16. 16
    Enhanced Voting Techniques says:

    The air is better here in the SF bay area since Saturday. Friday going outside was like standing next to the exhaust from a diesel engine the air was so bad. Even today we have this weird yellowish fog.

  17. 17
    trollhattan says:

    @Tom: @Achrachno:
    The hallway echoes of the Reagan years are quite loud in the current administration.

    In 1982, Congress charged that the EPA had mishandled the $1.6 billion toxic waste Superfund and demanded records from Gorsuch. Gorsuch refused and became the first agency director in U.S. history to be cited for contempt of Congress.[7] The EPA turned the documents over to Congress several months later, after the White House abandoned its court claim that the documents could not be subpoenaed by Congress because they were covered by executive privilege. At that point, Gorsuch resigned her post, citing pressures caused by the media and the congressional investigation.

  18. 18
    NMgal says:

    @Miss Bianca: Also feeling fortunate down here in New Mexico. And yes, we’ve been trying to figure out where the smoke haze is coming from. West Coast and Montana seem too far away, but the atmosphere can do odd things. Conditions are wet and cool enough here that there have been a few controlled burns going on even, but not enough to account for the AQ. To be sure, we can still see 60 miles, but we can see only outlines that far now instead of detail. Sending damp thoughts to those in fire areas and dry thoughts to those in flood…

  19. 19
    trollhattan says:

    @🐾BillinGlendaleCA:
    Even knowing it’s a cyclical occurrence it’s unnerving to see wildfire immediately adjacent to a dense urban area. We get plenty of smoke here in my part of the north, just not the proximity. Folks in the Oakland and coastal hills are a lot closer to the action.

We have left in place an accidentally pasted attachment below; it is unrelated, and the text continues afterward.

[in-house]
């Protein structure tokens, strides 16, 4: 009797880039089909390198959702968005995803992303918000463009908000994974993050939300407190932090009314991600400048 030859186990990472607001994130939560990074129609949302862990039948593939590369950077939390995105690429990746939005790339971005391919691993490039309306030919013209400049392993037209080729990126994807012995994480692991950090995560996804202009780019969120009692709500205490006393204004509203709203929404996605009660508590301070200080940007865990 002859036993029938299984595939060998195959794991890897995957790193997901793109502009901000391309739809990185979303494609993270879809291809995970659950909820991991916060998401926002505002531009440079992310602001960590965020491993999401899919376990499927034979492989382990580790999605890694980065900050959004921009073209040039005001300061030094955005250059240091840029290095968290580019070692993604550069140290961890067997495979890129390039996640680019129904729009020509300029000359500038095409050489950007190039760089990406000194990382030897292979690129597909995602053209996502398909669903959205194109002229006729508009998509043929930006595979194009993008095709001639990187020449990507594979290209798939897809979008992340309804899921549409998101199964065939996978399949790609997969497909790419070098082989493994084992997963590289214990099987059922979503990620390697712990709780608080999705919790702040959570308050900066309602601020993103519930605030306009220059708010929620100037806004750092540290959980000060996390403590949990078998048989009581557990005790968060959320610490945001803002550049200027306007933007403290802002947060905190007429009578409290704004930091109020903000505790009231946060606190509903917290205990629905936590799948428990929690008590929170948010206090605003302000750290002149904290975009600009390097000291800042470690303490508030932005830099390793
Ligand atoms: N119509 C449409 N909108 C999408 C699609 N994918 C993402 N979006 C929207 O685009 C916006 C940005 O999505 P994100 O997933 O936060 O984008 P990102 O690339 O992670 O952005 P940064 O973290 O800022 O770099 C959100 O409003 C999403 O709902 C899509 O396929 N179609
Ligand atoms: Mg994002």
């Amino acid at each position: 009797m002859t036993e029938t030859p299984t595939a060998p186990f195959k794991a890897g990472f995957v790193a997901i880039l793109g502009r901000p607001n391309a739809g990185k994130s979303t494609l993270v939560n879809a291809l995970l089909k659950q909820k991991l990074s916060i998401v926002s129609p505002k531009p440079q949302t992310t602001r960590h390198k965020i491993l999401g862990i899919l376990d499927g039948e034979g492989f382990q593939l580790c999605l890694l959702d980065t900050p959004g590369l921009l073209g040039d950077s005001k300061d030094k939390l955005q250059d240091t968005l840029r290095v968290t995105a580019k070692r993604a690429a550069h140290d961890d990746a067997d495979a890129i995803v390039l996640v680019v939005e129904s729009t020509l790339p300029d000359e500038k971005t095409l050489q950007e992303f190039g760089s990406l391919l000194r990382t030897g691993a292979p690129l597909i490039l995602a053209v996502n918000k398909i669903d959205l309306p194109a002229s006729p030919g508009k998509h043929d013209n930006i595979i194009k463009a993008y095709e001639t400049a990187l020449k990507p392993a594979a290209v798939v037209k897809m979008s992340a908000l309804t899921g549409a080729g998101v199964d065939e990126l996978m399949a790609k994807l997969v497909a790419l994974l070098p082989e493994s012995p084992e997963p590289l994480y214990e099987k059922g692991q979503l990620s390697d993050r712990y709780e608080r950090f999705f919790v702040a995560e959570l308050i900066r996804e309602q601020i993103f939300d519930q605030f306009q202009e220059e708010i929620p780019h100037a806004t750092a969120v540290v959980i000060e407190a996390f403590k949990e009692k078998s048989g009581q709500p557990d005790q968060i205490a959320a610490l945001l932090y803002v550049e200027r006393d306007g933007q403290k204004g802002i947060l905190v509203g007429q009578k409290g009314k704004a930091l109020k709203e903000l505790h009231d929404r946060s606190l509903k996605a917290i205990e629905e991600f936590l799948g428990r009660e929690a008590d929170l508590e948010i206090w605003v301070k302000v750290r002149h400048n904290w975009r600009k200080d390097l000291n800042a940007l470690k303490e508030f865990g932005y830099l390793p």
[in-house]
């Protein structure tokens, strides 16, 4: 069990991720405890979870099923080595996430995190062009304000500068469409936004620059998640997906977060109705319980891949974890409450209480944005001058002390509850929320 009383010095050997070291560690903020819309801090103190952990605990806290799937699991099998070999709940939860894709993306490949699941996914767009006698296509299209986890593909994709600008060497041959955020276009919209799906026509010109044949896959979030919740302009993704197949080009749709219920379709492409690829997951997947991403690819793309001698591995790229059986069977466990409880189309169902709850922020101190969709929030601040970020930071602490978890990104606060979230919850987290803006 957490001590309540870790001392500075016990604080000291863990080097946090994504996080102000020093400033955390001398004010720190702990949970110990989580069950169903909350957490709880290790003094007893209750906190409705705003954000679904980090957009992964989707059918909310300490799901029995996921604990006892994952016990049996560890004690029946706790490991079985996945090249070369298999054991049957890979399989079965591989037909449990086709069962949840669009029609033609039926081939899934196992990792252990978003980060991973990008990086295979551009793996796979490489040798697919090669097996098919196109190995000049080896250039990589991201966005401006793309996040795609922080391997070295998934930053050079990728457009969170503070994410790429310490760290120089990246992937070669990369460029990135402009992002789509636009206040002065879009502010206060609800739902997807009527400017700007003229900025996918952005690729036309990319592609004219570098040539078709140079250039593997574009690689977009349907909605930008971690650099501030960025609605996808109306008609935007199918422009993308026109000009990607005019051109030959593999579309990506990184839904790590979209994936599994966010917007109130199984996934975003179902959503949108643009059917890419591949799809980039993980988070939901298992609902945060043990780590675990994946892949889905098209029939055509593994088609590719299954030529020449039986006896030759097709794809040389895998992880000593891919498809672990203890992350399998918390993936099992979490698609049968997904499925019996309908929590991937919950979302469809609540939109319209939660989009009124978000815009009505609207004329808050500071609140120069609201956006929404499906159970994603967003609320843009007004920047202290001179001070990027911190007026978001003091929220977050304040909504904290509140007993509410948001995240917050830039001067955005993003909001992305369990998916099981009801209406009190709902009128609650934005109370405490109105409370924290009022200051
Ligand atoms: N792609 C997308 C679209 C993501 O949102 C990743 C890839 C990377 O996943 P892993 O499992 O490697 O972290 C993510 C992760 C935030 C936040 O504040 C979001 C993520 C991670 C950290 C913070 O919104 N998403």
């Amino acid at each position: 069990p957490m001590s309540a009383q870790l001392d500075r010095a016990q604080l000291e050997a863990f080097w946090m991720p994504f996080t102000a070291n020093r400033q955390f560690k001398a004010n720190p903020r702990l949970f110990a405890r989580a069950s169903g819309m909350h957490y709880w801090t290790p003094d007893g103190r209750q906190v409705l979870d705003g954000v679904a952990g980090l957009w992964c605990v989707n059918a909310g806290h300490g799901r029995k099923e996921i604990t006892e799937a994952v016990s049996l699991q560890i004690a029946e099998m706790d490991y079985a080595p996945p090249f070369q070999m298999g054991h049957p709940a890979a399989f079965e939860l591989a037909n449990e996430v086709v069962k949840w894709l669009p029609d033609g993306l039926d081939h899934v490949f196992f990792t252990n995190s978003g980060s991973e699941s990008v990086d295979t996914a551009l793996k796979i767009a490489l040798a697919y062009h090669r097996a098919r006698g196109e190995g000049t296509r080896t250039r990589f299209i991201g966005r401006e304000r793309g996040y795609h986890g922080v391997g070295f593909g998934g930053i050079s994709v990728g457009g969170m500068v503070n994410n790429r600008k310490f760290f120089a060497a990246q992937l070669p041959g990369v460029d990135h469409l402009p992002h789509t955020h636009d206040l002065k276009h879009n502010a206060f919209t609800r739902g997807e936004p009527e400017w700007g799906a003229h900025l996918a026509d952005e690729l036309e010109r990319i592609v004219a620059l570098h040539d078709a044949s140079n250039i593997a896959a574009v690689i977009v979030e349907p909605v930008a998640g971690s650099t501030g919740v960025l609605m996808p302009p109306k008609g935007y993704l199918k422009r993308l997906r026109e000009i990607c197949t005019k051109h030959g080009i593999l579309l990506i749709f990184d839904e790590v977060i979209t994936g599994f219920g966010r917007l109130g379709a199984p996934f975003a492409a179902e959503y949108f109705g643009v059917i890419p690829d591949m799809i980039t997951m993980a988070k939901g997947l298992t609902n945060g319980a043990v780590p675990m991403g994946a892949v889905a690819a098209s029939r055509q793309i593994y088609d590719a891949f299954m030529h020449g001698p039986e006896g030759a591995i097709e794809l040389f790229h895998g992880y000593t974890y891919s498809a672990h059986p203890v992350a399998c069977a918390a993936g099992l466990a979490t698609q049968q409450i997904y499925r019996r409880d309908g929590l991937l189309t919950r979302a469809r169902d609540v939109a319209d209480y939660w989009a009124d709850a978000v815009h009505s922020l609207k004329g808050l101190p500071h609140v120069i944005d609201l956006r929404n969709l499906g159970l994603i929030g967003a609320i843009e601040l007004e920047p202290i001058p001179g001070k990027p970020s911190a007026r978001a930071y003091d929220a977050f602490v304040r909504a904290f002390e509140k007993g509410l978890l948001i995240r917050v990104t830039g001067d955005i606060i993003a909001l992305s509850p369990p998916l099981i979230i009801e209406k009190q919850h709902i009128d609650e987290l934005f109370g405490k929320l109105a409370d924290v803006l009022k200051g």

20. 20
    Interstadial says:

    @Percysowner: The National Park Service, which runs the national parks, is often confused with the U.S. Forest Service which runs the national forests. These two agencies are in different cabinet departments (Interior vs. Agriculture) and have very different missions and policies. The Forest Service manages far more land in the lower 48 states than does the Park Service and is the primary federal fire-fighting agency. Cuts in the Park Service budget will have little to do with the overall budget for fighting wildland fires since their piece of the firefighting pie is so much smaller.

  21. 21
    feebog says:

    @🐾BillinGlendaleCA:

    How long do you think it has been since that area burned off? Has to be close to 20 years or more I would think. All we got in the North Valley was some smoke, mostly due to prevailing winds.

  22. 22
    efgoldman says:

    @Achrachno:

    She was Reagan’s EPA head, and just a vile person.

    Hey, she was good enough for James Watt! //

  23. 23
    mainsailset says:

    @Gemina13:yes, eastern washington state has become a first-class mess. I’m just south of the Diamond Creek fire and we’ve had 1/4 mile visibility since July 23, ash fall is ugly stuff!

  24. 24
    NMgal says:

    @Cheryl Rofer: Ah, thanks for the info. Air has been remarkably crappy up here in Taos.

  25. 25
    A Ghost to Not says:

    @Miss Bianca:
    Front range is inundated with smoke from Cali, Oregon, and Montana. No actual fires for several hundred miles.

  26. 26
    Enhanced Voting Techniques says:

    @trollhattan: Isn’t the EPA denouncing some reporters article for flooding of Super Fund sites because they know nothing is wrong from looking at Google Maps?

  27. 27
    lollipopguild says:

    @Enhanced Voting Techniques: We have a government full of trump appointed “you are doing a good job Brownie” type people.

  28. 28
    efgoldman says:

    @Enhanced Voting Techniques:

    Isn’t the EPA denouncing some reporters article

    If Pruitt has his way, all unformation produced by EPA will be hermetically sealed under plastic and clay, the same as pollutants are now.

  29. 29

    @trollhattan: Most of those that had a problem were those that live up in the hills(Burbank, Glendale, and Sunland). In the last 20 years there’s been more of an effort to restrict building on the hillsides and keep them as open space. We only lost a couple of homes in this fire, but there will be quite a bit of mud flows when the rains come for the folk that have house up in the hills.

  30. 30
    OzarkHillbilly says:

    @Percysowner: A lot of the firefighters are actually National Forest service which is Dept of Agriculture with some also under BLM which if I recall correctly is under Interior Dept. A lot of local firefighters get called into these things too.

  31. 31
    Kelly says: